Murujuga Aboriginal Corporation (MAC) delivers Rock Art Tours and Cultural Awareness Training on Murujuga. MAC and Murujuga National Park are located on the Burrup Peninsula, a 25-minute drive from Karratha.
MAC was incorporated in 2006 as the approved corporate body to administer the contractual obligations of the Burrup Maitland Industrial Estates Agreement (BMIEA).
MAC is made up of members from five traditional Aboriginal peoples: the Ngarluma, the Mardudhunera, the Yaburara, the Yindjibarndi, and the Wong-Goo-Tt-Oo.
The word Murujuga means ‘hipbone sticking out’ in the Ngarluma language. The name refers to the Burrup Peninsula, Dampier Archipelago and surrounding sea country.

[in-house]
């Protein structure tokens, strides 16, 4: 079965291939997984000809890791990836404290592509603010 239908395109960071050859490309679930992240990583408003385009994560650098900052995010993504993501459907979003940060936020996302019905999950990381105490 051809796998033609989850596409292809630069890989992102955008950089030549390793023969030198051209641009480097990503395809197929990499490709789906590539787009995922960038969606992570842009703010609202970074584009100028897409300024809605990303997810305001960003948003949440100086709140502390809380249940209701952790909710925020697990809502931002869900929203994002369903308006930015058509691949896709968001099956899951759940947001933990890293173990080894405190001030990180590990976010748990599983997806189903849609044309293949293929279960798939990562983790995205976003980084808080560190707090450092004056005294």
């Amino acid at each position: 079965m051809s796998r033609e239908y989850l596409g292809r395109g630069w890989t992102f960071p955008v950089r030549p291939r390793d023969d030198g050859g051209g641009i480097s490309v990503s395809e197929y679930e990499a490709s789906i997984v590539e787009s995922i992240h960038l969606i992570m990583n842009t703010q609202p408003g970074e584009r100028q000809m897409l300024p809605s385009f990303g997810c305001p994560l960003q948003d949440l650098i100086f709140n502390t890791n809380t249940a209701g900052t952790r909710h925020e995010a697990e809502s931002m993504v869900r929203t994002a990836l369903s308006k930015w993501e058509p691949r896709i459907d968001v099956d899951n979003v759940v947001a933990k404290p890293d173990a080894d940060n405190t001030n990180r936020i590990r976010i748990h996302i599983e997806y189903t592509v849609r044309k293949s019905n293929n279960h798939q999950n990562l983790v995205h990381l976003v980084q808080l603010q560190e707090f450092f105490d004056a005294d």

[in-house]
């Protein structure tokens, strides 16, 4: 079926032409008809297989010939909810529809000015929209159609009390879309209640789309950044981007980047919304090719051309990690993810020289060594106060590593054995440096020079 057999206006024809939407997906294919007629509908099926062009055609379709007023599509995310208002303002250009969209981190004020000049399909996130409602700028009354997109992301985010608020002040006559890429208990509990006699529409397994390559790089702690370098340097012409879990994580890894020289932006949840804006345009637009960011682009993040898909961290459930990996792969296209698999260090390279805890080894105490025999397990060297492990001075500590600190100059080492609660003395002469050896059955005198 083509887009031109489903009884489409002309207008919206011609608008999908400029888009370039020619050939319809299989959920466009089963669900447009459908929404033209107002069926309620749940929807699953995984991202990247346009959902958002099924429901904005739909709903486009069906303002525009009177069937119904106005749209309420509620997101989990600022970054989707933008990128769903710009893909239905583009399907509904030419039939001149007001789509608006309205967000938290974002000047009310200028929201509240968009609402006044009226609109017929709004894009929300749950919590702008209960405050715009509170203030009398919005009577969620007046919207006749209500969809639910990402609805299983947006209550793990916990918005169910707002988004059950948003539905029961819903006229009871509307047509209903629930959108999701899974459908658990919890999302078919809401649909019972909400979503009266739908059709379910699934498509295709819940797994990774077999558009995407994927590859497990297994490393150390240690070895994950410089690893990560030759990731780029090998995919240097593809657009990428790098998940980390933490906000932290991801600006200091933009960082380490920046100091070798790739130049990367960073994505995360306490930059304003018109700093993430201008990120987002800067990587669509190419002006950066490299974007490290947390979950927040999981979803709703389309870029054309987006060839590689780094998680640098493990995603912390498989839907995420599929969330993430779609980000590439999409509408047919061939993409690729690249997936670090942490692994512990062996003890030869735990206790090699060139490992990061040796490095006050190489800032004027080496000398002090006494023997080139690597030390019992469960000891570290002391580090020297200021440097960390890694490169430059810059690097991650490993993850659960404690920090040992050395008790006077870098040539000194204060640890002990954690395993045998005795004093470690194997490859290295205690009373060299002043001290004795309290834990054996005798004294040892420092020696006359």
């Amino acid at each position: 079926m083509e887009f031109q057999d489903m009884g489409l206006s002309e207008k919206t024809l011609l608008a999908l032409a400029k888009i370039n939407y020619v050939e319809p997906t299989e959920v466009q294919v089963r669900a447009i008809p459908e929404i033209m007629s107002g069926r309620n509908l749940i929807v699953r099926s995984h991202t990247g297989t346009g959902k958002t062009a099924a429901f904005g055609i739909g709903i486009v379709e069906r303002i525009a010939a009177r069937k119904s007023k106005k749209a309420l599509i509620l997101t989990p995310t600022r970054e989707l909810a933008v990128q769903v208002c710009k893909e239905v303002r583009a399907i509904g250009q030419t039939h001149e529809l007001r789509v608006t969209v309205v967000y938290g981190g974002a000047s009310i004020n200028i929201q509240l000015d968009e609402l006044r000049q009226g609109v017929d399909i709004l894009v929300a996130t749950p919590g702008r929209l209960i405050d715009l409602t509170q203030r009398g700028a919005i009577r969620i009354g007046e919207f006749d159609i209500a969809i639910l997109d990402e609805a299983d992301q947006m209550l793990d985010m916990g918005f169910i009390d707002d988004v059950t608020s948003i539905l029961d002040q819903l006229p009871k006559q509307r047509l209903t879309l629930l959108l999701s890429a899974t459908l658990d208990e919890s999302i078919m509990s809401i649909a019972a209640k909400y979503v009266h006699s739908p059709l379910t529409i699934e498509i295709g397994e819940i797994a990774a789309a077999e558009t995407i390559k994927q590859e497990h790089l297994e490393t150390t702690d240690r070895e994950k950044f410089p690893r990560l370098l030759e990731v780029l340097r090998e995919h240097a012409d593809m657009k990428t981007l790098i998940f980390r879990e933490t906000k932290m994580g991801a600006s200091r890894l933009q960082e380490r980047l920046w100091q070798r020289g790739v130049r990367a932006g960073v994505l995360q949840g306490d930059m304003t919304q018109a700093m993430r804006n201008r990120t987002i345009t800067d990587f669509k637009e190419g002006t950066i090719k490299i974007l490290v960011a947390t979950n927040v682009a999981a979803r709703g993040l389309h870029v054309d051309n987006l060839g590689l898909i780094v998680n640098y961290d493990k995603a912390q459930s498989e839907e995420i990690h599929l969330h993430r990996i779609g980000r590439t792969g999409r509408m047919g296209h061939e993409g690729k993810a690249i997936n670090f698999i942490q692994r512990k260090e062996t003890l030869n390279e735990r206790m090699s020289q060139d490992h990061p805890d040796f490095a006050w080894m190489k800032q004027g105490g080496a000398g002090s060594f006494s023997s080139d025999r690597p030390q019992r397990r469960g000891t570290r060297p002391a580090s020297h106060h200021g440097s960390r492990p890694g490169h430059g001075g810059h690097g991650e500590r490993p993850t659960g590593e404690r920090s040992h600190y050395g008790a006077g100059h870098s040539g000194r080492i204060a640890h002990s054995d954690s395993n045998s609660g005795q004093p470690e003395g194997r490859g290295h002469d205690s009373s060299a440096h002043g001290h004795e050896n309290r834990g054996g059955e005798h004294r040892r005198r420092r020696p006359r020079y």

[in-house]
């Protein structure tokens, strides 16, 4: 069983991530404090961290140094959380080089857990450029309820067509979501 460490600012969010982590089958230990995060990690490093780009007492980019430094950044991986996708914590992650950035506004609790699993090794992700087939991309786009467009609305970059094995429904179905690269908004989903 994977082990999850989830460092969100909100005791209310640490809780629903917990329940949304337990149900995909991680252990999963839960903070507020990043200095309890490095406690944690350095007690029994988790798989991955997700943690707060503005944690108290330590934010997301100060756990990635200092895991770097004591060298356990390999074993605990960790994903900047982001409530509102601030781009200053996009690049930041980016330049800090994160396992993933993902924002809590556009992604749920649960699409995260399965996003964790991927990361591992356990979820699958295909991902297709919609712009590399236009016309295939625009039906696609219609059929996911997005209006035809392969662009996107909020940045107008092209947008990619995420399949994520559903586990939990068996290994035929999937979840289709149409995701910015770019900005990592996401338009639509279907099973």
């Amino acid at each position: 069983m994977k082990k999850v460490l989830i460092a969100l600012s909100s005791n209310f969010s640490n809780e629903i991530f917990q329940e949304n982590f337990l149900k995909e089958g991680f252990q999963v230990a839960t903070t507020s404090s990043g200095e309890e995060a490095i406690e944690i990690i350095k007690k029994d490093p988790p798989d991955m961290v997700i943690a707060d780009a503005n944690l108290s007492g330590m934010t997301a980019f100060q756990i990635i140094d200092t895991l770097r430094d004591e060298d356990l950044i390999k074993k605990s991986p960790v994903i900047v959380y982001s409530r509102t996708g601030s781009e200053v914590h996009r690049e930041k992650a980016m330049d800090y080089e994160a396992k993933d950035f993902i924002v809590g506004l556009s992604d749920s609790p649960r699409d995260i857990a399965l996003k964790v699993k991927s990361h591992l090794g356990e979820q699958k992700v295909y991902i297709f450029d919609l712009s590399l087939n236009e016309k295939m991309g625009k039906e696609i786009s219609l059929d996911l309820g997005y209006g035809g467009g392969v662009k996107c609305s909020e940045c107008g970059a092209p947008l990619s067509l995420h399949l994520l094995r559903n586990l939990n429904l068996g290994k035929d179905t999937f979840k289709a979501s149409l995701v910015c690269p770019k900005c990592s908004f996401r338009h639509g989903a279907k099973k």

With an estimated one to two million images, Murujuga is home to one of the largest, densest and most diverse collections of rock art engravings, also called petroglyphs, in the world.
Murujuga is the only place on Earth where the story of the people and their changing environment has been continuously recorded through art for more than 50,000 years.
You can see many of these petroglyphs, and learn their meanings, at Nganjarli (previously known as Deep Gorge), in Murujuga National Park.
From Karratha, take the Dampier Highway and turn right onto Burrup Road. After 6km, turn right onto Hearson Cove Road, then travel a further 2km before taking a second righthand turn when you see the sign for Nganjarli. Be sure to bring a hat, drinking water and wear covered shoes.
Murujuga National Park is jointly managed by MAC and the WA Department of Biodiversity, Conservation and Attractions (DBCA).